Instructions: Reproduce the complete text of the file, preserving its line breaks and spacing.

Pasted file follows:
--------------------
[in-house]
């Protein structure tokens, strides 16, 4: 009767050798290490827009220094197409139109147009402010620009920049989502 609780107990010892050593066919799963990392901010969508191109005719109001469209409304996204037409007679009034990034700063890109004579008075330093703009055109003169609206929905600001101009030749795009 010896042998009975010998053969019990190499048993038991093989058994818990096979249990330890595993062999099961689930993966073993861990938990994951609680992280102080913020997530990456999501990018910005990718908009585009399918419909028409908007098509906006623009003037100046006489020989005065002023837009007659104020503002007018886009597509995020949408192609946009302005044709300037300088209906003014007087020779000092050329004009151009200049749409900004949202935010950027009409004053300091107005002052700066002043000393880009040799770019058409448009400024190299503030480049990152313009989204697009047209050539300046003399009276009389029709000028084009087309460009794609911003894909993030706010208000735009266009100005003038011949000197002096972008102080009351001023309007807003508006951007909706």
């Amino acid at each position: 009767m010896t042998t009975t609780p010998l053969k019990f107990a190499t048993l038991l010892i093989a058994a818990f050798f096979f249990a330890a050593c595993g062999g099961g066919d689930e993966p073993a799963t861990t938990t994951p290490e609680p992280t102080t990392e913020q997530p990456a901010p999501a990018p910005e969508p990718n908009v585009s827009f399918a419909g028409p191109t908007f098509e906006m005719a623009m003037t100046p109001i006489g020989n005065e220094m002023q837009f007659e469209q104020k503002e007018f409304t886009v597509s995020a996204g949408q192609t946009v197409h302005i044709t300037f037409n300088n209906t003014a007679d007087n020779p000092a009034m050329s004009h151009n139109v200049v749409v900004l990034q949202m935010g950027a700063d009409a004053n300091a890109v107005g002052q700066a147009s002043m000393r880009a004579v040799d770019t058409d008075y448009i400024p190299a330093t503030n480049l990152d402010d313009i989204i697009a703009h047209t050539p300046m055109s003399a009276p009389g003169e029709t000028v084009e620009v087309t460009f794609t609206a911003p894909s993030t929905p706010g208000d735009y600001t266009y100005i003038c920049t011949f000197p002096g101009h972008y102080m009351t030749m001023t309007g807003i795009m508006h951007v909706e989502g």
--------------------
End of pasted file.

[in-house]
């Protein structure tokens, strides 16, 4: 009767050798290490827009220094197409139109147009402010620009920049989502 609780107990010892050593066919799963990392901010969508191109005719109001469209409304996204037409007679009034990034700063890109004579008075330093703009055109003169609206929905600001101009030749795009 010896042998009975010998053969019990190499048993038991093989058994818990096979249990330890595993062999099961689930993966073993861990938990994951609680992280102080913020997530990456999501990018910005990718908009585009399918419909028409908007098509906006623009003037100046006489020989005065002023837009007659104020503002007018886009597509995020949408192609946009302005044709300037300088209906003014007087020779000092050329004009151009200049749409900004949202935010950027009409004053300091107005002052700066002043000393880009040799770019058409448009400024190299503030480049990152313009989204697009047209050539300046003399009276009389029709000028084009087309460009794609911003894909993030706010208000735009266009100005003038011949000197002096972008102080009351001023309007807003508006951007909706």
């Amino acid at each position: 009767m010896t042998t009975t609780p010998l053969k019990f107990a190499t048993l038991l010892i093989a058994a818990f050798f096979f249990a330890a050593c595993g062999g099961g066919d689930e993966p073993a799963t861990t938990t994951p290490e609680p992280t102080t990392e913020q997530p990456a901010p999501a990018p910005e969508p990718n908009v585009s827009f399918a419909g028409p191109t908007f098509e906006m005719a623009m003037t100046p109001i006489g020989n005065e220094m002023q837009f007659e469209q104020k503002e007018f409304t886009v597509s995020a996204g949408q192609t946009v197409h302005i044709t300037f037409n300088n209906t003014a007679d007087n020779p000092a009034m050329s004009h151009n139109v200049v749409v900004l990034q949202m935010g950027a700063d009409a004053n300091a890109v107005g002052q700066a147009s002043m000393r880009a004579v040799d770019t058409d008075y448009i400024p190299a330093t503030n480049l990152d402010d313009i989204i697009a703009h047209t050539p300046m055109s003399a009276p009389g003169e029709t000028v084009e620009v087309t460009f794609t609206a911003p894909s993030t929905p706010g208000d735009y600001t266009y100005i003038c920049t011949f000197p002096g101009h972008y102080m009351t030749m001023t309007g807003i795009m508006h951007v909706e989502g």